Thanks to Fathers
Here’s a little Father’s Day trivia…Even though we in America most often refer to the male parent as father, it is a pretty common phenomenon that infants typically refer to the father figure as “da-da”. Regardless of what children hear, even studies in different countries have found the infants using “da-da”. That must be why synonyms for father include dad and daddy.
Another fact you may not be aware of is how scholars claim that the tradition of Father’s Day can be traced to the ruins of Babylon. They have recorded that a young boy called Elmesu carved a Father’s Day message on a card made out of clay nearly 4,000 years ago. Elmesu wished his Babylonian father good health and a long life. Though there is no record of what happened to Elmesu and his father, history books note the tradition of celebrating Father’s Day occurred in several countries all over the world. As for our country’s observance of Father’s Day, it was not made official until 1972 when President Richard Nixon signed the national proclamation. By contrast President Woodrow Wilson signed the proclamation for Mother’s Day in 1914.
Mrs. Sonora Smart Dodd of Spokane, WA is credited with the original idea for Father’s Day because her own father raised her and five brothers after his wife died in childbirth. President Calvin Coolidge supported the idea of a national Father’s Day in 1924 to “establish more intimate relations between fathers and their children…” Orator and political leader, William Jennings Bryan backed the idea but members of the all-male Congress were opposed to it believing that Americans would think it was a self-congratulatory pat on the back. In 1957 Senator Margaret Chase Smith wrote to Congress and in part said, “to single out just one of our two parents and omit the other is the most grievous insult imaginable.” President Lyndon Johnson signed a presidential proclamation in 1966 before Father’s Day became a national observance in 1972.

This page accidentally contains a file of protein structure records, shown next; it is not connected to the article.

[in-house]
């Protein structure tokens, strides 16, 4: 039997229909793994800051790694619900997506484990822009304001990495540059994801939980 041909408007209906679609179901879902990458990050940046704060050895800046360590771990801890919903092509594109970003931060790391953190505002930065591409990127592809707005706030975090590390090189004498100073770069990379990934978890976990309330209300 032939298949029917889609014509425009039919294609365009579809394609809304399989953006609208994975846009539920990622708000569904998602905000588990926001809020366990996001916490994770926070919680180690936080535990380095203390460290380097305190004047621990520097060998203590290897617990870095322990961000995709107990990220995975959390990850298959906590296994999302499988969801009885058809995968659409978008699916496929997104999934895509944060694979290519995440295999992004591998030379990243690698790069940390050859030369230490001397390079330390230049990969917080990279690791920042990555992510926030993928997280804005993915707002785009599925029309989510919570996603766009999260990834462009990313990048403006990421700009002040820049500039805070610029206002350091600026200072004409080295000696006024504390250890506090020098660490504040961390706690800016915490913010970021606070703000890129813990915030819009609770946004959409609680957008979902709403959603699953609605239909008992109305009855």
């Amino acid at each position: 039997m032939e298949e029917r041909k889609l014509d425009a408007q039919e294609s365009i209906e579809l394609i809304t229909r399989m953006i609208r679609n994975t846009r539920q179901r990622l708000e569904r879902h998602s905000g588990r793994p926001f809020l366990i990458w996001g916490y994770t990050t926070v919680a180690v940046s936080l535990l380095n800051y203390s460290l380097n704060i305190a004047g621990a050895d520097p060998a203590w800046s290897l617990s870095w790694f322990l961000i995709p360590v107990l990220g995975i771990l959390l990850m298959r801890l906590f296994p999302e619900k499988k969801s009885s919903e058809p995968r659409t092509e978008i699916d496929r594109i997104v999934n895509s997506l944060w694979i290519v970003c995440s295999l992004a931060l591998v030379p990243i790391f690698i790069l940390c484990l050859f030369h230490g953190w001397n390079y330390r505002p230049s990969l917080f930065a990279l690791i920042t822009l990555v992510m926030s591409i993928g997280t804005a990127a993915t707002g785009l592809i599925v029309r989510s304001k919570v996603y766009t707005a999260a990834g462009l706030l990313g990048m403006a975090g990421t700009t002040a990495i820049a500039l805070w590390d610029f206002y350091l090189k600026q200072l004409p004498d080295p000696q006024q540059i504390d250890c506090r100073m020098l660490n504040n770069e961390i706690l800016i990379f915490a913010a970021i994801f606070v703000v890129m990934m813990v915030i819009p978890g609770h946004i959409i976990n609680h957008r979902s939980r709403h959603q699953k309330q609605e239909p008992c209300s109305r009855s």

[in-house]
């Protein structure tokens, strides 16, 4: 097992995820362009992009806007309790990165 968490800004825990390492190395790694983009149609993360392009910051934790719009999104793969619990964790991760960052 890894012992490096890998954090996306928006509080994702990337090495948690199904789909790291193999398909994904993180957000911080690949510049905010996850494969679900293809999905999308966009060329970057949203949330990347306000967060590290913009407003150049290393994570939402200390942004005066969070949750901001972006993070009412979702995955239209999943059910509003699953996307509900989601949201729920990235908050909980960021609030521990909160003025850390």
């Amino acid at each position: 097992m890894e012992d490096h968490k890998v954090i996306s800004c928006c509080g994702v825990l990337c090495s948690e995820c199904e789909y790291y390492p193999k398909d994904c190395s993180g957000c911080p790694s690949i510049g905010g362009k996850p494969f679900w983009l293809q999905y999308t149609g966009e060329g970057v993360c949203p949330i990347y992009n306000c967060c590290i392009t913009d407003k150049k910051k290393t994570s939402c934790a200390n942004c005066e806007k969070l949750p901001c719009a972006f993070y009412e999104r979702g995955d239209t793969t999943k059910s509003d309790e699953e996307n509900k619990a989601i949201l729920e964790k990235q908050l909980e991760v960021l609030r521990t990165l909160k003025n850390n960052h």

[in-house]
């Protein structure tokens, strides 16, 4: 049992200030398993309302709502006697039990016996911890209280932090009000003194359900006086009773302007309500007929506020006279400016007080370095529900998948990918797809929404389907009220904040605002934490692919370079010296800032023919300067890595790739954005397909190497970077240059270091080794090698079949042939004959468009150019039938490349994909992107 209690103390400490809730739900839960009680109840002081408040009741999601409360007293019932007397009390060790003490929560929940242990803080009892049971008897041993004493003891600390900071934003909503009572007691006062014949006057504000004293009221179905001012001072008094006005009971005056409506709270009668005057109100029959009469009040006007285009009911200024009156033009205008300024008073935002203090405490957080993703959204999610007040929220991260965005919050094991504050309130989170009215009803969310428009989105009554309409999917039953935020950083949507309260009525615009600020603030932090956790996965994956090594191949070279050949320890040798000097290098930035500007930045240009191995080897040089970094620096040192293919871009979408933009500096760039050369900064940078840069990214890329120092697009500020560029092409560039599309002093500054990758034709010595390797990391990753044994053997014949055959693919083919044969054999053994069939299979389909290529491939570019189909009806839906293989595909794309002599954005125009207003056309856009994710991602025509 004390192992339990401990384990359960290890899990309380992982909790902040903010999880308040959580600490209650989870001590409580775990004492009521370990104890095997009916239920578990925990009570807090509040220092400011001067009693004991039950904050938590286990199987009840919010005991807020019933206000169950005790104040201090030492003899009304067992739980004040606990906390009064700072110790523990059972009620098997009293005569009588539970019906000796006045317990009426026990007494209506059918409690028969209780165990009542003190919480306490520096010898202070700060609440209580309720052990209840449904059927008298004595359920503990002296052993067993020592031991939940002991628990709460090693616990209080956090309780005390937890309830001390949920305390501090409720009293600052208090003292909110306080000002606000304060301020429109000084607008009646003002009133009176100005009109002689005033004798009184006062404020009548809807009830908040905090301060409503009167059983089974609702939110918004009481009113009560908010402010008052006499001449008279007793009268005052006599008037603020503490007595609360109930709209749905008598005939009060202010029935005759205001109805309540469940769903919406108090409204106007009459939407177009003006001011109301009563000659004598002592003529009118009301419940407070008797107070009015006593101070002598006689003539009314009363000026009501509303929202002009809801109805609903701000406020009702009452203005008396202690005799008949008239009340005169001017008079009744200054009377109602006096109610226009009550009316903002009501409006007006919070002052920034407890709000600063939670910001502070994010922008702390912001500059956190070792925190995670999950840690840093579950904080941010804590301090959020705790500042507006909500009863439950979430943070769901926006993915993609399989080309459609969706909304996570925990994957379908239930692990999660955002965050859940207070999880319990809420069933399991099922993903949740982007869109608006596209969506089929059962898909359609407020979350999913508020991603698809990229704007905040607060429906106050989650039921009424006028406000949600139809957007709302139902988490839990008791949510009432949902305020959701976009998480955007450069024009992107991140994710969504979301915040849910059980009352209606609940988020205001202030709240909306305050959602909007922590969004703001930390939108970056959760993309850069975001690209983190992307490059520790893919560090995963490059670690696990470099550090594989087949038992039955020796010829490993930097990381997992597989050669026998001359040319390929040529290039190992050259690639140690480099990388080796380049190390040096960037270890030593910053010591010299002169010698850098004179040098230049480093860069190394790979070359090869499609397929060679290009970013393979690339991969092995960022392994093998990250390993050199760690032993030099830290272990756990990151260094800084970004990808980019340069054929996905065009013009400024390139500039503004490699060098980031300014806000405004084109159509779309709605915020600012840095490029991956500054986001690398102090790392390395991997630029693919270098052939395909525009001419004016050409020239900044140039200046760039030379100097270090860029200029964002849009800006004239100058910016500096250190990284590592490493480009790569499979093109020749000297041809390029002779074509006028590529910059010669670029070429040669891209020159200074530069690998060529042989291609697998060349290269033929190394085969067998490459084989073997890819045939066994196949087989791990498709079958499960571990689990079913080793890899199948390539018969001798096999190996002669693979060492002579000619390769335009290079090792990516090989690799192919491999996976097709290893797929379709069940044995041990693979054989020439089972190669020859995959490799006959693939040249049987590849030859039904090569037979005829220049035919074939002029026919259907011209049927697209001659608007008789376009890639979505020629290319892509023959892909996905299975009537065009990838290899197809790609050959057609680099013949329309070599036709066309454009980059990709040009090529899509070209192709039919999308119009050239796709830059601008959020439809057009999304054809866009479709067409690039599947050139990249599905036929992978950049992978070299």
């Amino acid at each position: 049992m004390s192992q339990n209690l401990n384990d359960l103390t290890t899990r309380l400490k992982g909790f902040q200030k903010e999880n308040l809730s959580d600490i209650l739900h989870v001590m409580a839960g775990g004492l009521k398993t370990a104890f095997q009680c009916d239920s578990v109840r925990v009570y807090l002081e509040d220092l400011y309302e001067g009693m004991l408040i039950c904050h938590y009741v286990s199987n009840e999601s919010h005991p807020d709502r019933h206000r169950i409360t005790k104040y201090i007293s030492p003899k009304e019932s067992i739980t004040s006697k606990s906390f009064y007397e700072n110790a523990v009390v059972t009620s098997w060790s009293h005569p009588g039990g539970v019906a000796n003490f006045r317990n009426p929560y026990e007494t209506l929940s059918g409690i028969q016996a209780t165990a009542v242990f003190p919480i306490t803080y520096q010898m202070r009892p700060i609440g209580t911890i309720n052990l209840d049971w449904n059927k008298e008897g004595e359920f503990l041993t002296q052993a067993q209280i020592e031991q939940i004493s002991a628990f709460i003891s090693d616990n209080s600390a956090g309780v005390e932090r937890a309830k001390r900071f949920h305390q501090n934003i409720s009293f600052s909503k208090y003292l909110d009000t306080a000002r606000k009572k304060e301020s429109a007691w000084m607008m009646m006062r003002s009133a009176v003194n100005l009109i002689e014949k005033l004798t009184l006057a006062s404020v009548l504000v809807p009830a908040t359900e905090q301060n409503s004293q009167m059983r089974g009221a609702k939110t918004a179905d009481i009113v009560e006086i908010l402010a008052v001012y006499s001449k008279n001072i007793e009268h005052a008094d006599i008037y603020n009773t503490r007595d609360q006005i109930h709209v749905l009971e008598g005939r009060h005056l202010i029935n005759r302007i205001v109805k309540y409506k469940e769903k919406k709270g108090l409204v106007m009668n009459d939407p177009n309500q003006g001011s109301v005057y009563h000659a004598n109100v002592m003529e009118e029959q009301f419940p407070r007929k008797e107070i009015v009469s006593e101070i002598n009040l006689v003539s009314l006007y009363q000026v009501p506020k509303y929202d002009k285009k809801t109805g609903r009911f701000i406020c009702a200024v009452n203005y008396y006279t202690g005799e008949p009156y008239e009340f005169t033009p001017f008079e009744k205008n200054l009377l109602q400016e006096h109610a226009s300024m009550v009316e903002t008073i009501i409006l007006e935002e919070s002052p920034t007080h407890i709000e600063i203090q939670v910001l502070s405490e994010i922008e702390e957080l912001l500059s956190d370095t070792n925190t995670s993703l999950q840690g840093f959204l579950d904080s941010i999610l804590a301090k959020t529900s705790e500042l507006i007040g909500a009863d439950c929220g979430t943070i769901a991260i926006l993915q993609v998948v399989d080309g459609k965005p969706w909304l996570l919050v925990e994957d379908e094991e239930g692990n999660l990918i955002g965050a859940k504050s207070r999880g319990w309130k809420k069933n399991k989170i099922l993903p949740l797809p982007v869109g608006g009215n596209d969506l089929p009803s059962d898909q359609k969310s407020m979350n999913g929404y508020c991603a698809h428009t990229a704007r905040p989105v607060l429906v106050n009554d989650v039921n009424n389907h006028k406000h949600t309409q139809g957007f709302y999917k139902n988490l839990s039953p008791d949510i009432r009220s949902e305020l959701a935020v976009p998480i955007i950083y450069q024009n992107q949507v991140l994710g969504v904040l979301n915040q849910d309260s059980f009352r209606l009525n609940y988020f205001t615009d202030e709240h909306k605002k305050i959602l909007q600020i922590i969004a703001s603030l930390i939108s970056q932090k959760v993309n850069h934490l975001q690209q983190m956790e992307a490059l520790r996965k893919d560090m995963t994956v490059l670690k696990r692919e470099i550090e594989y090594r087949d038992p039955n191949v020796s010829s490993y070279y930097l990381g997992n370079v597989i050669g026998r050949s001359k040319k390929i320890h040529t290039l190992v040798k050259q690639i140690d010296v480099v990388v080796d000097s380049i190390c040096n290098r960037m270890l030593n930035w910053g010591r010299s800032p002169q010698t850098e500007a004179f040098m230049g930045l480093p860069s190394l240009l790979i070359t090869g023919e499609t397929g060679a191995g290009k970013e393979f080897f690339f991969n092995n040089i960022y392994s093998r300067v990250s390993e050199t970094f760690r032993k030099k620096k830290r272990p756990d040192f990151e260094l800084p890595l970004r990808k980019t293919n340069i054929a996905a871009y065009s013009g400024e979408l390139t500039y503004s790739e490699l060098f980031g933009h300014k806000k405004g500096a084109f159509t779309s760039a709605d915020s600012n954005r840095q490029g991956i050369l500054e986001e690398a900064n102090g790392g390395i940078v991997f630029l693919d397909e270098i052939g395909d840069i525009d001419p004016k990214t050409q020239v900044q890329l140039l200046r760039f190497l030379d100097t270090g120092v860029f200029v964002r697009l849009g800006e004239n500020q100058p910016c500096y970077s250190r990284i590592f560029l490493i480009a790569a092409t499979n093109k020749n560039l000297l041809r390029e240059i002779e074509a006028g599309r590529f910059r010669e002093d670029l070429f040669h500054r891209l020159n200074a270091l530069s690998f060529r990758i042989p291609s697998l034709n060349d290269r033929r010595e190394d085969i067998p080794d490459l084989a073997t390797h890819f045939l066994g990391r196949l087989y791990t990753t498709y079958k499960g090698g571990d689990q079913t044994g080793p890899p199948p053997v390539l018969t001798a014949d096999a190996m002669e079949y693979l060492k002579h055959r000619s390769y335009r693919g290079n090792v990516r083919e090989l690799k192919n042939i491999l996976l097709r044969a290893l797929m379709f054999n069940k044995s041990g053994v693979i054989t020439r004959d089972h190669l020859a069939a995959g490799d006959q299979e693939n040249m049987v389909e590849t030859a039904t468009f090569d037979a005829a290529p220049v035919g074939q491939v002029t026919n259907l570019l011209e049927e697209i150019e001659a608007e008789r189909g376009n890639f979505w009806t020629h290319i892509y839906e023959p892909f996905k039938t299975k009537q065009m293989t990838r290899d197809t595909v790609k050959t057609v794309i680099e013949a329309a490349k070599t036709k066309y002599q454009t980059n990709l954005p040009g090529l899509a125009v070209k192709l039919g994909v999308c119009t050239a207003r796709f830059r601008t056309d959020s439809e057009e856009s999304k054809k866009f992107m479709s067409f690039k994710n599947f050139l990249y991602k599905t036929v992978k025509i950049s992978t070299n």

Even though it got a later start, Father’s Day Festivals have gained amazing popularity over the years. The festival is considered to be a secular one and is celebrated not just in the United States but in a large number of countries around the world including Argentina, Australia, Belgium, Brazil, France, Germany, Japan, New Zealand, Norway and India though on different dates. Throughout the world, people take Father’s Day as an opportunity to thank fathers and pay tribute to them.
What is it about fatherhood that we like to acknowledge? Providing for a family? Strength of character? Being a great role model? As the national observance of Father’s Day approaches, please take a few moments to reflect on the role of the fathers in your life. If possible, let these men know of your appreciation. For me, I would like to say thank you to my father for his service to our country which earned him an honored burial at the National Memorial Cemetery of the Pacific (Punchbowl) in Honolulu. And to all the “dads” and “daddys,” Happy Father’s Day to you! May you and your families enjoy a special day of recognition.